The Lang-Chapin Zoological Collections
by Gordy Slack
The first scientific exploration of the Congo dates back
to 1816, when Captain James Kingston Tuckey launched an
expedition to the river's mouth. The project was a dismal
failure; most members of the Tuckey expedition died of disease
shortly after they arrived in Africa. Explorers persisted,
but real scientific progress documenting and cataloging
the plants and animals of the Congo proceeded very slowly.
"Before the takeover of the Congo by Belgium's King
Leopold in 1885, the area was practically a terra incognita
from a scientific point of view," wrote Henry Fairfield
Osborn, former President of the American Museum. In the
final decade of the century, scientists from Belgium, England,
France, Austria, Italy, and Sweden picked up the pace. And
in 1910, the first notable American expedition to the area
was led by Theodore Roosevelt.
But while previous expeditions had emphasized big mammals,
the AMNH expedition focused on the entire fauna. Lang and
Chapin collected insects, fish, rodents and everything else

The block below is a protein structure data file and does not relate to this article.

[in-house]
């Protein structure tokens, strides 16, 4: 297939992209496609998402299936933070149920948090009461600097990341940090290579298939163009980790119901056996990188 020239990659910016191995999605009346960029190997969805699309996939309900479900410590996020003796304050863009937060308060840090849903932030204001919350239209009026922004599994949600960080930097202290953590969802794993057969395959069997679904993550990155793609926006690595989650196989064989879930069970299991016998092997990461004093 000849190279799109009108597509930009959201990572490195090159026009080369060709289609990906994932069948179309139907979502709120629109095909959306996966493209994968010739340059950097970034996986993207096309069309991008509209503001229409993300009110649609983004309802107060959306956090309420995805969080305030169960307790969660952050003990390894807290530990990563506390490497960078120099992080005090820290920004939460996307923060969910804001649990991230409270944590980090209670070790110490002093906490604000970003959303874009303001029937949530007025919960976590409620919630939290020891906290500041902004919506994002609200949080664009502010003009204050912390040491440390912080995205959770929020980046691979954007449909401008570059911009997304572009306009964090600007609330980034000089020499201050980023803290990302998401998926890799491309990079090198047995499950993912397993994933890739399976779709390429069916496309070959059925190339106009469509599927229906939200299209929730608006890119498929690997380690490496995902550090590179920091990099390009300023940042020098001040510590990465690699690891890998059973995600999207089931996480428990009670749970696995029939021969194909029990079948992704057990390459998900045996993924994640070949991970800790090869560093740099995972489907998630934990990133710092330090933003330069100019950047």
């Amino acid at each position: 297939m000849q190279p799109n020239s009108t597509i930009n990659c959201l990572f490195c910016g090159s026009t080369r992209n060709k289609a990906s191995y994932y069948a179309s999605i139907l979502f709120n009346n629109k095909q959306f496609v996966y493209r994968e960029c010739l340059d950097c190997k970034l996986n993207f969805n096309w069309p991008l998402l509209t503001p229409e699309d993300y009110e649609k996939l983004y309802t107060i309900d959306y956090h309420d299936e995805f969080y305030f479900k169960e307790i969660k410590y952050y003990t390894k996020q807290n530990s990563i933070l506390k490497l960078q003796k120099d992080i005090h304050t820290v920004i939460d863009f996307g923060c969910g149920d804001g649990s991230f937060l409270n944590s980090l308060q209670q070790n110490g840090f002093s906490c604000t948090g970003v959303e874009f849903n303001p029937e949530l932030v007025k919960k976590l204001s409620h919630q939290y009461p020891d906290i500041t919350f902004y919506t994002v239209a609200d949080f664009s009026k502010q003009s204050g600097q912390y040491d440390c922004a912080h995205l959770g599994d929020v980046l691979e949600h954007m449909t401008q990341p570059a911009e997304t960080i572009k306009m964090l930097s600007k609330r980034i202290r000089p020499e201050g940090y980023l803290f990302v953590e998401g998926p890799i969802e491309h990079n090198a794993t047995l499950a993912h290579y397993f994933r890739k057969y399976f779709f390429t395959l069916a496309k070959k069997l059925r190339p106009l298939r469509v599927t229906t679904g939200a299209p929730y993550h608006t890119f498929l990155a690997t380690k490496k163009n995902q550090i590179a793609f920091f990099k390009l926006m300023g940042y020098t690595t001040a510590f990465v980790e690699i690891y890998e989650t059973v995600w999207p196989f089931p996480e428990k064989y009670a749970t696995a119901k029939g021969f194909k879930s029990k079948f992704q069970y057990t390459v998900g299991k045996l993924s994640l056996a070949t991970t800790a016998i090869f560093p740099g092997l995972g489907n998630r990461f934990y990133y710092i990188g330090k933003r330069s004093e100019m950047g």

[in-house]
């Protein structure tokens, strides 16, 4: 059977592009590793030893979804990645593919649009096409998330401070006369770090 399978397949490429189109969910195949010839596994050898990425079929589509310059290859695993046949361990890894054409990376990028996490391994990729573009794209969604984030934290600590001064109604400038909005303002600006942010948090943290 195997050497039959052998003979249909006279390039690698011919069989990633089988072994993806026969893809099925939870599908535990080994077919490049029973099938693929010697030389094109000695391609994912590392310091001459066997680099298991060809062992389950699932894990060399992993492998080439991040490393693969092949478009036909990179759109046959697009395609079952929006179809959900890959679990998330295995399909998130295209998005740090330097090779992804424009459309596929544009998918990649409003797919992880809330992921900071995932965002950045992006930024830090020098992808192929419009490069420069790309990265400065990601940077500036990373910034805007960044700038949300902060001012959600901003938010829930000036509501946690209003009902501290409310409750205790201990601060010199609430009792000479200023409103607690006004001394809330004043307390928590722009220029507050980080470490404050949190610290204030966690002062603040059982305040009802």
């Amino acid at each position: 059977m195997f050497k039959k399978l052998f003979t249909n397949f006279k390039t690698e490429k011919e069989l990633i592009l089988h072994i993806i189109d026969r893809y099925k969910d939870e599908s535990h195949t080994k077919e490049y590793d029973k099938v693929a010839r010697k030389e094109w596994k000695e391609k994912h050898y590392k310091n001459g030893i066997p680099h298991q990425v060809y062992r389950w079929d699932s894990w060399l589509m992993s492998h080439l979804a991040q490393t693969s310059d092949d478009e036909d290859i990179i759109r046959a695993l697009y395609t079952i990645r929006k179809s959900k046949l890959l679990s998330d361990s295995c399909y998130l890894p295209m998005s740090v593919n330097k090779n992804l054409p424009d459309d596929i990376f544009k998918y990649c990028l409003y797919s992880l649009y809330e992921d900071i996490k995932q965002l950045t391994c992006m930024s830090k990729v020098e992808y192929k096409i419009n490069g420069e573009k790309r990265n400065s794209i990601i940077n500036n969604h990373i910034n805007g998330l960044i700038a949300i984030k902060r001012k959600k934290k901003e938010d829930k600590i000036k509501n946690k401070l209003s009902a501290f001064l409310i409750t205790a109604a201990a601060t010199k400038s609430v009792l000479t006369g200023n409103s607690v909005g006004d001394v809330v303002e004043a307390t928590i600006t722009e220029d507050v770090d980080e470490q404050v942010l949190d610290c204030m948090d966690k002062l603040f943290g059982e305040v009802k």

on up to elephants, rhinos, and giraffes.
The total number of specimens brought back to New York
gives a sense of the expedition's scientific import.
More than 100,000
Lang also took 10,000 photographs and Chapin produced approximately
300 watercolor and ink drawings during their six years in
Africa. These works, along with detailed diaries and field
notes, and the great specificity with which they documented
their work, enhance both the expedition's scientific value
and its historical accessibility.
Scores of scientific publications resulted from the expedition,
but perhaps the most renown were in the field of ornithology.
Chapin published his four-volume Birds of the Belgian
Congo based on the expedition's collections. The expedition
brought many new species to science, perhaps most notably
among the smaller mammals. Of the 177 specimens of shrews
brought back, for instance, seven were new species. Of the
800 bats collected, 15 proved new to science.
These collections contribute a great deal to our knowledge
about what lives in the Congo and how those organisms fit
into the bigger picture of evolution and life on Earth.
But they also provide an important tool for those trying
to preserve the many wild ecosystems now under threat in
the Congo Basin. Before conservationists can make effective
decisions about how to protect habitats and organisms, they
must have baseline data showing what was where before the
incursion of threats.
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